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New algorithm may help trace origins of 'rootless' Basque language
22 October 2020 @ 17:35

AN ALGORITHM able to decipher 'dead languages' could throw light on one of Spain's biggest linguistic mysteries: Where the Basque tongue, euskera, comes from.

Spanish, and all of Spain's regional languages except euskera, have their roots in Latin and are known as the 'romance languages', along with, for example, French, Italian, Portuguese and Romanian.

Other groups include Germanic, which covers the Scandinavian tongues, and Celtic, which embraces Ghàidligh, Irish Gaelic and Cornish.

But euskera, said to be incredibly hard – in fact, nearly impossible – for non-native speakers to learn to a level of effective communication on any subject, appears to have no known roots; no other language on Earth has been found to be related to it.

Another, older linguistic 'mystery' is that of íbero, or the Iberian language – the indigenous tongue spoken by some of modern-day Spain's earliest human inhabitants, which stretched as far as southern France in one direction and inland Andalucía in the other.

Its native speakers would have been alive between about the seventh and first centuries BCE, or around 2,020 to 2,600 years ago, and was most in use before the Migration Era, thought to have been in the late fourth century CE (AD).

Iberian is thought to have died out in the first 200 years of the last Millennium, since the spread of the Roman Empire into what is now mainland Spain and Portugal saw Latin becoming the most-used tongue.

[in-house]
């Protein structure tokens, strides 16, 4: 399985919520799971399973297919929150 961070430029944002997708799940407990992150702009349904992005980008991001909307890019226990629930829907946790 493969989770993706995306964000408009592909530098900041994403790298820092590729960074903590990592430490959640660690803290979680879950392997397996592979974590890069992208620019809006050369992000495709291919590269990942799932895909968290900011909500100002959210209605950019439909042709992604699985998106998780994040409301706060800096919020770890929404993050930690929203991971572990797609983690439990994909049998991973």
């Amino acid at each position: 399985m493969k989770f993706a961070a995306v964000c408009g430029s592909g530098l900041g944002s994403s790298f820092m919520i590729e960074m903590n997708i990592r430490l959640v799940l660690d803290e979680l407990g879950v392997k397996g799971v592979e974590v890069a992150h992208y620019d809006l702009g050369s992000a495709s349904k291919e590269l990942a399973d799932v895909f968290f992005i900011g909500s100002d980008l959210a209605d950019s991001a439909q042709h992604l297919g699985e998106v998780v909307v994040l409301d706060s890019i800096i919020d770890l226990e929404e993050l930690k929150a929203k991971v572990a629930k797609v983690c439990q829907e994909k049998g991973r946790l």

It is referred to as a 'Paleohispanic language', of which euskera is the only one left and has no links to any other tongue in current use.

Speakers make up just under three in 10 inhabitants of the Spanish Basque territories – the Basque Country's three provinces, and neighbouring Navarra – and three former provinces in France, just over the border; a total of around 751,500 all told, or roughly equivalent to the population of Valencia city, and of whom over 90% are on the 'Spanish side'.

If, as some linguistic experts suspect, euskera is derived from the original Iberian tongue, this would make it the oldest language in Spain in modern use.

Researchers from the Computer Sciences and Artificial Intelligence Laboratory (CSAIL) at Massachusetts Institute of Technology (MIT) have developed a programme which, using only a few thousand words of a given language, can point towards its possible roots.

According to Professor Regina Barzilay of the MIT team, it works through accessing a corpus of texts of modern and ancient languages, drawing on existing linguistic history knowledge, to make comparisons.

Language evolution has largely been predictable, Professor Barzilay explains: As an example, if a given language retains or omits a complete sound, it is likely that a comparable sound-substitution will be included, so a 'p' in the 'main' tongue might be replaced with a 'b' in an offshoot language, but would probably not be replaced with a 'k', which is a completely different phonemic sound.

Working with PhD student Jiaming Luo, the pair devised an algorithm which detects microscopic changes and similarities in pronunciation to form a logical rule-base through 'chopping up' words in an ancient language.

Last year, they wrote a paper after deciphering the dead Ugaritic tongue – a semitic language which had been extinct since the 12th century BCE but was discovered by archaeologists in what is now the city of Ras Shamra in Syria – and also the so-called Linear B written language system, used in Mycenaean Greece during the end of the Bronze Age, from around 1600 to 1100 BCE.

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